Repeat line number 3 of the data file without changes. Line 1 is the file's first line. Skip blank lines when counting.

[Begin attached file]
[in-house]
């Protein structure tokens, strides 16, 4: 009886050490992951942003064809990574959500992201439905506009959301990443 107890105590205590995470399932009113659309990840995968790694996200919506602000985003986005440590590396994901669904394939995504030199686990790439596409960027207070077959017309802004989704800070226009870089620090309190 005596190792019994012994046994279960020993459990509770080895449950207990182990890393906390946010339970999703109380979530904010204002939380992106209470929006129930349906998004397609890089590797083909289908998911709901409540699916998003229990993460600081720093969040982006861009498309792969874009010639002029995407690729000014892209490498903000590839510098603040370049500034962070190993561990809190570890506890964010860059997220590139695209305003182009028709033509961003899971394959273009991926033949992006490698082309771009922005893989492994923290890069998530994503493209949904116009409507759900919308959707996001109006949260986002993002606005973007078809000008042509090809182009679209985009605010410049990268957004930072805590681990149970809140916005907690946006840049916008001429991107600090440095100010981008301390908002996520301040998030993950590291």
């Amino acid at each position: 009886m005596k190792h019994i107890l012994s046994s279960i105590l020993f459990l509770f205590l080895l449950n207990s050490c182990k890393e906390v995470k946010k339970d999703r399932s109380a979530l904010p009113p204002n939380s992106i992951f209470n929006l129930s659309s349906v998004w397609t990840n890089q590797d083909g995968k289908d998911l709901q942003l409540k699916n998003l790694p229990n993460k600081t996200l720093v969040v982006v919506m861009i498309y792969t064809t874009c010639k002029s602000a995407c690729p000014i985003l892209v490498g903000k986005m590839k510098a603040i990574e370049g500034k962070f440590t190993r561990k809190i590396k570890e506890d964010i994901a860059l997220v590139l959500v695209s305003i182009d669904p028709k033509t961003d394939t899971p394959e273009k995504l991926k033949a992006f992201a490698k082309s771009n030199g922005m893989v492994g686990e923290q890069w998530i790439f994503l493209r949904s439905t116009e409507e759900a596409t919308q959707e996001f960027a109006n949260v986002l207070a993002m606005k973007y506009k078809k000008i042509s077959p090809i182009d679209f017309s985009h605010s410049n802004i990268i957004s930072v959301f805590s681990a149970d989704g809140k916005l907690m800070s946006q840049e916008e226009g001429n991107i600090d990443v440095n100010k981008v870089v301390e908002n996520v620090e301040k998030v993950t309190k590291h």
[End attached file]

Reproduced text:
């Amino acid at each position: 009886m005596k190792h019994i107890l012994s046994s279960i105590l020993f459990l509770f205590l080895l449950n207990s050490c182990k890393e906390v995470k946010k339970d999703r399932s109380a979530l904010p009113p204002n939380s992106i992951f209470n929006l129930s659309s349906v998004w397609t990840n890089q590797d083909g995968k289908d998911l709901q942003l409540k699916n998003l790694p229990n993460k600081t996200l720093v969040v982006v919506m861009i498309y792969t064809t874009c010639k002029s602000a995407c690729p000014i985003l892209v490498g903000k986005m590839k510098a603040i990574e370049g500034k962070f440590t190993r561990k809190i590396k570890e506890d964010i994901a860059l997220v590139l959500v695209s305003i182009d669904p028709k033509t961003d394939t899971p394959e273009k995504l991926k033949a992006f992201a490698k082309s771009n030199g922005m893989v492994g686990e923290q890069w998530i790439f994503l493209r949904s439905t116009e409507e759900a596409t919308q959707e996001f960027a109006n949260v986002l207070a993002m606005k973007y506009k078809k000008i042509s077959p090809i182009d679209f017309s985009h605010s410049n802004i990268i957004s930072v959301f805590s681990a149970d989704g809140k916005l907690m800070s946006q840049e916008e226009g001429n991107i600090d990443v440095n100010k981008v870089v301390e908002n996520v620090e301040k998030v993950t309190k590291h």